Aim the mind at the beginning of the reality-objects or processes. Aim it at the ending. Pay close attention, as best as you can and keep it continuous. This develops continuity of mindfulness whilst developing the perception of arising and passing away of realities. Clear comprehension of realities (the Three Characteristics) will eventually arise and matures.


All existence is conditioned phenomena (realities). All conditioned phenomena has the mark of Three Universal Characteristics.


What's described in these steps is an overview of how to guide the mind during Wisdom Meditation. It's suitable in formal practice in daily life, not just in retreat. This is the process of developing of mindfulness connected with Knowing (clear comprehension), so that Wisdom faculty matures to do what Wisdom is supposed to do.



Daily Life


In daily life, it's very difficult to be so precise and intense as concentration is not built up to that extent. Also, it’s not always possible to direct the mind to the ultimate realities, although there are times we can. If requisite conditions are present, deep experiences are possible. In general, formal practice in daily life is essential, a lesser degree of Wisdom meditation practice is also necessary in daily life, and daily-life mindfulness is also beneficial.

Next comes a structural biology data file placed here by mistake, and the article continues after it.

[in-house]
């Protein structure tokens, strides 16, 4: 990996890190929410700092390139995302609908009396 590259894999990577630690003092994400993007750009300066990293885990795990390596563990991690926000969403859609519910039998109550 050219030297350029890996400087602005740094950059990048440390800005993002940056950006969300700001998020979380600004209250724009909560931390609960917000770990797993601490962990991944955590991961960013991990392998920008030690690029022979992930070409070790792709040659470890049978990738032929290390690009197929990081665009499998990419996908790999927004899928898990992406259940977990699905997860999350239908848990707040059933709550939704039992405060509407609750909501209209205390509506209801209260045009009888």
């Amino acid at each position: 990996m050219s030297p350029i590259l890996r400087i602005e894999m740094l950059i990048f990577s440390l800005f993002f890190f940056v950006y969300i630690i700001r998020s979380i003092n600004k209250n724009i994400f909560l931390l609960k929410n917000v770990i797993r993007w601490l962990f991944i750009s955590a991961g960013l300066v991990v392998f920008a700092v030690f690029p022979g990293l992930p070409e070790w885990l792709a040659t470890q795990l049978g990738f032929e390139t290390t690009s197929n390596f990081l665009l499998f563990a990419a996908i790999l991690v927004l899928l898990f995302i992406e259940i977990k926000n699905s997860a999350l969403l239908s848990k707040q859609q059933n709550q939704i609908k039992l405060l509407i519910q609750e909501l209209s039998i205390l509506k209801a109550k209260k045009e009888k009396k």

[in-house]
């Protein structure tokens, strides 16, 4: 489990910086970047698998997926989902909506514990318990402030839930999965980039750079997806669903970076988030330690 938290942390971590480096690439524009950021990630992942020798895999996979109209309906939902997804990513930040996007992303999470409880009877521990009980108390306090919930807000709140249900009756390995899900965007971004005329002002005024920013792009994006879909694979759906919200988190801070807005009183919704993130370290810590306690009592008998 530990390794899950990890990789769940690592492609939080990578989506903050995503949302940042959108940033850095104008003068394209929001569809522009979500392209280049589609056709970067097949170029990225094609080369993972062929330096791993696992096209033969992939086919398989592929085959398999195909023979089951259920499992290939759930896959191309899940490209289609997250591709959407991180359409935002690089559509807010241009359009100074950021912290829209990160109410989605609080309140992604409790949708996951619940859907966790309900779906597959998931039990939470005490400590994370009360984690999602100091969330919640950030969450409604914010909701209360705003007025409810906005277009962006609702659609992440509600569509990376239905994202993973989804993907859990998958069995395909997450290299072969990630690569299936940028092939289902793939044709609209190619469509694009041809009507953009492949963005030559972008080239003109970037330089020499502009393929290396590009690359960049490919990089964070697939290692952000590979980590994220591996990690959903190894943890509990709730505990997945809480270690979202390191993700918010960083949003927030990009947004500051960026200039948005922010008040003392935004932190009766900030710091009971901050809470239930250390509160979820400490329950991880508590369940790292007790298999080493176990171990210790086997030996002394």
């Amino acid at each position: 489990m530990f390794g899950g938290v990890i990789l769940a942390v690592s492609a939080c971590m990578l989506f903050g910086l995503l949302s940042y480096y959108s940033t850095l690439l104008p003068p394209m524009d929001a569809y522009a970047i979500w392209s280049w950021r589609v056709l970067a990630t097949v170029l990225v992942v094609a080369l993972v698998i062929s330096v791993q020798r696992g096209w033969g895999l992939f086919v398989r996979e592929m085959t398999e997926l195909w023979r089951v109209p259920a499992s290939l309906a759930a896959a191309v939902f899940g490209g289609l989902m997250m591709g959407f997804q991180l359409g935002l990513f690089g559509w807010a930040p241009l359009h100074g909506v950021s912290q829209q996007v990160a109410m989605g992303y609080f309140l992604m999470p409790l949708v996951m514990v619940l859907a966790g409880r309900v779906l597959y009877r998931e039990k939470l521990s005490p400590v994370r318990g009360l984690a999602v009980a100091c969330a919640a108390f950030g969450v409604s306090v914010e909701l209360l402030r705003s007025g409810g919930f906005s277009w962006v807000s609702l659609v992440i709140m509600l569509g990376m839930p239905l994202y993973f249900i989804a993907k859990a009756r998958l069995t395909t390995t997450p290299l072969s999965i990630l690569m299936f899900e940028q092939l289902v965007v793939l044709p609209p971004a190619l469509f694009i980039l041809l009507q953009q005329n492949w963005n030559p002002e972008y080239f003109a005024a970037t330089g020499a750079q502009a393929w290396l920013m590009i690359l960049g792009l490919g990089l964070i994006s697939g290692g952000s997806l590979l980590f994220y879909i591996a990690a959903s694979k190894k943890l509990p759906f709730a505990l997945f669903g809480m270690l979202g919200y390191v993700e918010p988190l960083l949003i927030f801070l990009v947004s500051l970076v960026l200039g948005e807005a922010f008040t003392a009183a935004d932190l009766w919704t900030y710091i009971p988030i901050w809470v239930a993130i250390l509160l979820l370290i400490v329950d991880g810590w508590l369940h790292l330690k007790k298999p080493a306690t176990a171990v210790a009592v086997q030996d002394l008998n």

All these seem difficult. It’s only difficult when we’re learning the skills and trying to understand what to do, and when to do what. It's doable. It becomes easy and natural over time - when it becomes habitual. This practice isn’t something only a monk or nun could do. And, we shouldn't wait until we get older, retired or rich - for who knows what tomorrow brings? If there's such thoughts, know that it's rooted in delusion, a form of hallucination of mind. It's a hindrance, a doubt. Let that go and keep chipping away at practice. Spiritual friendship like being in Group Practice can really help to keep the momentum going.


Do what you can, gradually. Don’t push too hard. Once you know what to aim at, and how to aim, knowing when to aim becomes important. It’s not about pushing the mind to its limits. Knowing when to gladden the mind, when to calm it down and when to energise it, is part of the practice too. These are the practices of developing the Enlightenment Factors - has to be for another post/Note.

Much metta :)

See you all next week in Group Practice.


Coming up next:

  • How to extend Wisdom meditation practice to daily life? You’ll find more immediate use in this upcoming Note/ post. It will illustrate practical applications of Wisdom Meditation practices in daily life.

  • How to bring out and develop Mindfulness? This will clarify the difference between concentration and mindfulness.

For guided practice, try these: